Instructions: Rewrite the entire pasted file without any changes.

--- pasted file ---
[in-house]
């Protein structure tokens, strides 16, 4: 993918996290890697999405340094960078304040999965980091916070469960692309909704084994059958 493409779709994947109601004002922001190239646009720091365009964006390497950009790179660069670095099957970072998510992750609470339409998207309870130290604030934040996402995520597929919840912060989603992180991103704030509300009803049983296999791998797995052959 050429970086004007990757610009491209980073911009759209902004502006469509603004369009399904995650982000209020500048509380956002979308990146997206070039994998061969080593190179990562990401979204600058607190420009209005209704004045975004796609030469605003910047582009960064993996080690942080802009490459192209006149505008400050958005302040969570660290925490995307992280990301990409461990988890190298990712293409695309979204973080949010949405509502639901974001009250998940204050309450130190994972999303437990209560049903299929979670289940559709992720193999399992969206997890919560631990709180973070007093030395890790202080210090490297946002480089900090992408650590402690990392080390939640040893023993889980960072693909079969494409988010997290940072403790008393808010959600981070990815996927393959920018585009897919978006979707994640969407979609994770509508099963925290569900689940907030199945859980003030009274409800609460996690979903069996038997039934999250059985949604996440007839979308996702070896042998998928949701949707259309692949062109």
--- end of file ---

[in-house]
């Protein structure tokens, strides 16, 4: 993918996290890697999405340094960078304040999965980091916070469960692309909704084994059958 493409779709994947109601004002922001190239646009720091365009964006390497950009790179660069670095099957970072998510992750609470339409998207309870130290604030934040996402995520597929919840912060989603992180991103704030509300009803049983296999791998797995052959 050429970086004007990757610009491209980073911009759209902004502006469509603004369009399904995650982000209020500048509380956002979308990146997206070039994998061969080593190179990562990401979204600058607190420009209005209704004045975004796609030469605003910047582009960064993996080690942080802009490459192209006149505008400050958005302040969570660290925490995307992280990301990409461990988890190298990712293409695309979204973080949010949405509502639901974001009250998940204050309450130190994972999303437990209560049903299929979670289940559709992720193999399992969206997890919560631990709180973070007093030395890790202080210090490297946002480089900090992408650590402690990392080390939640040893023993889980960072693909079969494409988010997290940072403790008393808010959600981070990815996927393959920018585009897919978006979707994640969407979609994770509508099963925290569900689940907030199945859980003030009274409800609460996690979903069996038997039934999250059985949604996440007839979308996702070896042998998928949701949707259309692949062109």